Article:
The Night I Brought Home A Homeless Stranger
(A Squat The Planet Exclusive Adventure!)
(A Squat The Planet Exclusive Adventure!)
I had just started my Sunday night shift as a city bus driver in St. Paul, MN. It was a cold January night in the New Year 2020 with some snow flurries falling. The night was a little busier than usual since the next day was Martin Luther King Day, a federal holiday. When I arrived at the end of the line, a lady who had gotten on with the first group of passengers was still on the bus. I asked her if she was going back the other direction and she nodded yes. When she was still on the bus at my second terminal, I knew I had a “Street Person” riding around trying to stay warm.
It has been my policy for the majority of my 32-year career to allow these people to ride around as long as they don’t cause any trouble or become disruptive. In the last few years my employer, Metro Transit, has also adopted this policy at the Operator’s discretion. Usually these riders sleep for a few hours then exit the bus quietly. This particular lady however, stayed on for my entire shift.
At the end of my shift, I woke her up and informed her that it was my last trip and she’d have to decide where she wanted to depart because she would have over a mile walk back downtown if she rode to the bus garage. She acknowledged, “Okay.”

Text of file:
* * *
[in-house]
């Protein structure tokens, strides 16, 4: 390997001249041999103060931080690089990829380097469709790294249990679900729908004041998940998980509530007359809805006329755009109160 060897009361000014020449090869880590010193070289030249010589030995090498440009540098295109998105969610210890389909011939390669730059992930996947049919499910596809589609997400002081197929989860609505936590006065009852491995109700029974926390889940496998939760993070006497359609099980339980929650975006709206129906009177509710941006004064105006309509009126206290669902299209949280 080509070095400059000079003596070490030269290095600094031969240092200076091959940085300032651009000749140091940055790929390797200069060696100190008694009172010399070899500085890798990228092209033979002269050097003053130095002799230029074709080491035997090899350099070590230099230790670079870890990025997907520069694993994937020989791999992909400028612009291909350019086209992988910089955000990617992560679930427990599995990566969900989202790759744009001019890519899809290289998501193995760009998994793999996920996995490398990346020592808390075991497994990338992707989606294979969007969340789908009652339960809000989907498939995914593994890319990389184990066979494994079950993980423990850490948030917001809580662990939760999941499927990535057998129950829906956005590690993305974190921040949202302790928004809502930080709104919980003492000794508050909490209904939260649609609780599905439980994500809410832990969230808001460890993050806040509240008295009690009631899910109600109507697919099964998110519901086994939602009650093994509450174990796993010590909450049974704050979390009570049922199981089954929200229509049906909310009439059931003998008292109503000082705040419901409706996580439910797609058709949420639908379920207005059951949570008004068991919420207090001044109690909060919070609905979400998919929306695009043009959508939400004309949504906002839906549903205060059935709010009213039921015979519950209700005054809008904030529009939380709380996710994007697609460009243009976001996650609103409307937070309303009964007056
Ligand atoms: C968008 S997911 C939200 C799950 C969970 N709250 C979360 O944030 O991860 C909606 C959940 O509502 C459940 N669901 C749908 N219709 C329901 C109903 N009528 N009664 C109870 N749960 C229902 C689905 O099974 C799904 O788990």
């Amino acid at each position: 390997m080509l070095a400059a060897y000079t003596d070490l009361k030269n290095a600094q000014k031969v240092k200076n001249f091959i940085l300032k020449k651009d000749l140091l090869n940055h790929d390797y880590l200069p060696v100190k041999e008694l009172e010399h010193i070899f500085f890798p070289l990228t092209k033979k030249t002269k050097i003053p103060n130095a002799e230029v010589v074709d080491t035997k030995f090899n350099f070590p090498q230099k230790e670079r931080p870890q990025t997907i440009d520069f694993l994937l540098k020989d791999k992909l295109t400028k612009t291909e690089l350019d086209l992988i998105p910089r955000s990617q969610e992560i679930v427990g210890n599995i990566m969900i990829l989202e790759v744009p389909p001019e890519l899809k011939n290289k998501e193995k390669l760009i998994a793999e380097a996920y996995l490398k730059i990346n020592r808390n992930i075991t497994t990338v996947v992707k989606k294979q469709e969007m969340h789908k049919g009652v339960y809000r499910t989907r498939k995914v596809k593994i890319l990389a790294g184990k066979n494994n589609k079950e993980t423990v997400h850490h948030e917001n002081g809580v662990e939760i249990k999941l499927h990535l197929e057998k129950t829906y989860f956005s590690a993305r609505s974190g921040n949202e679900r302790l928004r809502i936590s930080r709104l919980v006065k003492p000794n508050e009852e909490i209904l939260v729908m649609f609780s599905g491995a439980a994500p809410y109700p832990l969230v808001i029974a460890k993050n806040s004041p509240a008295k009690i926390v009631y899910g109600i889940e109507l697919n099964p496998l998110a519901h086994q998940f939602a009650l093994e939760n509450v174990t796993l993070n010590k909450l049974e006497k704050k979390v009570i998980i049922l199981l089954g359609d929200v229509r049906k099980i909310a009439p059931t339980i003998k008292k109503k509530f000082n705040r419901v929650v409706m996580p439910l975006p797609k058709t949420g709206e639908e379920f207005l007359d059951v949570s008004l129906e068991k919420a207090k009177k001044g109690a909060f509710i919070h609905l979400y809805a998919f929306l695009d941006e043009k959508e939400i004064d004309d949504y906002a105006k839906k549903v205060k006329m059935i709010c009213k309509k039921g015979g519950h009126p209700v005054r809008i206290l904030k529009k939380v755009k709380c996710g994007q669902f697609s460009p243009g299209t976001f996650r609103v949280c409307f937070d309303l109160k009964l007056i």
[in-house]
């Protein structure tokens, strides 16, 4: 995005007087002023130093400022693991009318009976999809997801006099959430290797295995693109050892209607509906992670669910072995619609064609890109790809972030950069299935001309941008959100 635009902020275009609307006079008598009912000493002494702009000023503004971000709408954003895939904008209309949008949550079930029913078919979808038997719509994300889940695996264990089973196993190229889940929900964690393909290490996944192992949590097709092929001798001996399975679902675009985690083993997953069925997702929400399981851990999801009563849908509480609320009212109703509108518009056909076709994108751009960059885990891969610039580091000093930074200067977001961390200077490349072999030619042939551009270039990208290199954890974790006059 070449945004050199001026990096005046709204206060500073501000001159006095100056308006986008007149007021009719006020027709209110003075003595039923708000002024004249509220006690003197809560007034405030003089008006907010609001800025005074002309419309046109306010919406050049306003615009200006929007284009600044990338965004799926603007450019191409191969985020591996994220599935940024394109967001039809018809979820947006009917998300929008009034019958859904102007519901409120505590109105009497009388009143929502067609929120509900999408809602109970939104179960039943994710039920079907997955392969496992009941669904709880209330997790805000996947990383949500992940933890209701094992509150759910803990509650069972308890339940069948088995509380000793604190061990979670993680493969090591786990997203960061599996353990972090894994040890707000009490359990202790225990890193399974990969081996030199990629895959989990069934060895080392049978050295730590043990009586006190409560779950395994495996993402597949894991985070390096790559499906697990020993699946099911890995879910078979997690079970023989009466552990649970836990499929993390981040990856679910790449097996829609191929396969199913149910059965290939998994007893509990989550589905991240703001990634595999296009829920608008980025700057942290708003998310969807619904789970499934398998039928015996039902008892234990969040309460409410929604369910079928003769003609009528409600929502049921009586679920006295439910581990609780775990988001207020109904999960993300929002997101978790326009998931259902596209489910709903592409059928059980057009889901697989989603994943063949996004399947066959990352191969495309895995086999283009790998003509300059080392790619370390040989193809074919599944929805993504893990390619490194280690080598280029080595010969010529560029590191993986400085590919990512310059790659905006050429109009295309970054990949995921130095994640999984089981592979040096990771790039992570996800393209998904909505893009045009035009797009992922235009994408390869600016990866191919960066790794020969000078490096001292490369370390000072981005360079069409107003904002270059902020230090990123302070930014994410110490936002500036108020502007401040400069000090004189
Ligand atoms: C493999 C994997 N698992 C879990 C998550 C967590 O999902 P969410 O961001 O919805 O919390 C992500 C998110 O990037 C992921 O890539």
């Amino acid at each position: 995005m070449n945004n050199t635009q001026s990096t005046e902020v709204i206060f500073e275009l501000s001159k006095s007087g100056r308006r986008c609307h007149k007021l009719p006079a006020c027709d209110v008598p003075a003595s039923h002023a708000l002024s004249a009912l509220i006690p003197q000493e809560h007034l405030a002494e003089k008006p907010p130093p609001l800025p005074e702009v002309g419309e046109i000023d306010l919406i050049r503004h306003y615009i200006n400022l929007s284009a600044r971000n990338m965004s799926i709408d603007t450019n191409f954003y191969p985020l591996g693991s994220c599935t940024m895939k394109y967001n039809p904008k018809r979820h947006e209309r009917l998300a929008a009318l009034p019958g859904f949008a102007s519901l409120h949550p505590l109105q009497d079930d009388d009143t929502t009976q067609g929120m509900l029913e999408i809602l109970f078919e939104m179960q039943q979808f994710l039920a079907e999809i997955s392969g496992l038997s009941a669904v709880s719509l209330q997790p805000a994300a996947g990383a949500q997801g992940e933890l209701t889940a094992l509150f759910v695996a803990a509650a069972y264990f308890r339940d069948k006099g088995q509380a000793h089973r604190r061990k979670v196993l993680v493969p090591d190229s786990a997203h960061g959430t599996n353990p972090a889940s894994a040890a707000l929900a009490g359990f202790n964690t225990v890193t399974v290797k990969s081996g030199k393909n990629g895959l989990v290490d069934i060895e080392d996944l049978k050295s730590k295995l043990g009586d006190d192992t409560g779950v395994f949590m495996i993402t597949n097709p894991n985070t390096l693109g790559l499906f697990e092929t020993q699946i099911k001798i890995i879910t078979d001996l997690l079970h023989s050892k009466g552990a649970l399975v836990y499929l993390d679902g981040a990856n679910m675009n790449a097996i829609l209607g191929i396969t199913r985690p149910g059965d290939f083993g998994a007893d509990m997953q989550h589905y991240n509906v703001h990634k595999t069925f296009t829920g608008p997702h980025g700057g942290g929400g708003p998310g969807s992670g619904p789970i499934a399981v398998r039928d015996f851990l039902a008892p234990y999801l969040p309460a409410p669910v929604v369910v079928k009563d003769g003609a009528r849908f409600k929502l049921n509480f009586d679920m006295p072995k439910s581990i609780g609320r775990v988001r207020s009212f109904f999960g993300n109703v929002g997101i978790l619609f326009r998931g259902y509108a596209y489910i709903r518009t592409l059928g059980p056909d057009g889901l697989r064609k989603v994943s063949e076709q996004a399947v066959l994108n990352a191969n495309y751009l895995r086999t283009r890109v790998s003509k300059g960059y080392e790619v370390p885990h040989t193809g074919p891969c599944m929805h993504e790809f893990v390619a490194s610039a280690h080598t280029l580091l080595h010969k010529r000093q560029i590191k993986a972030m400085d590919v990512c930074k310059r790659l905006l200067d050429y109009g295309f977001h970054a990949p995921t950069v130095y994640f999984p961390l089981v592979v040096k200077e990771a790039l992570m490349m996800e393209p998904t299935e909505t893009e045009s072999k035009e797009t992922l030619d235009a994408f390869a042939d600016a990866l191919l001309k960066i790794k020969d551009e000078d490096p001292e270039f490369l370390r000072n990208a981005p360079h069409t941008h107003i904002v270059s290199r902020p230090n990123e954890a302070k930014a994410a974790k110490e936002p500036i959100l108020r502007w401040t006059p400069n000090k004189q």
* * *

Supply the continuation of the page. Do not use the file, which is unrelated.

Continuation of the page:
When I arrived at the garage she was still on the bus. I told her she’d have to exit or I’d have to call the cops. She then asked me if I’d take her to a homeless shelter. I explained to her that the only shelter I knew of, Dorothy Day Center, had been torn down a couple years prior. She appeared desperate and with the outside temperature hovering around zero degrees Fahrenheit I told her I’d take her back downtown in my car.
After driving around the former location of the old Dorothy Day Center and not finding anything open at 12:30am, this person started asking if she could just spend the night at my home. I told her that I lived 40-miles away from St. Paul in the middle of nowhere. She would essentially be a prisoner on my wooded 5-acre hobby farm ½ mile down a dirt road in the country.
After a short pause she explained that she had only been in St. Paul for two days and didn’t know anyone. She had spent the previous night sleeping on the Light-Rail Transit Train, and earlier in the day she had been robbed at gunpoint! She then introduced herself as “Natasha” and said I seemed like a “nice person” and she’d take her chances spending the night at my home. I told her I’d have to call my wife and let her know what was going on. I was hoping my wife would give me an excuse to get myself out of the situation.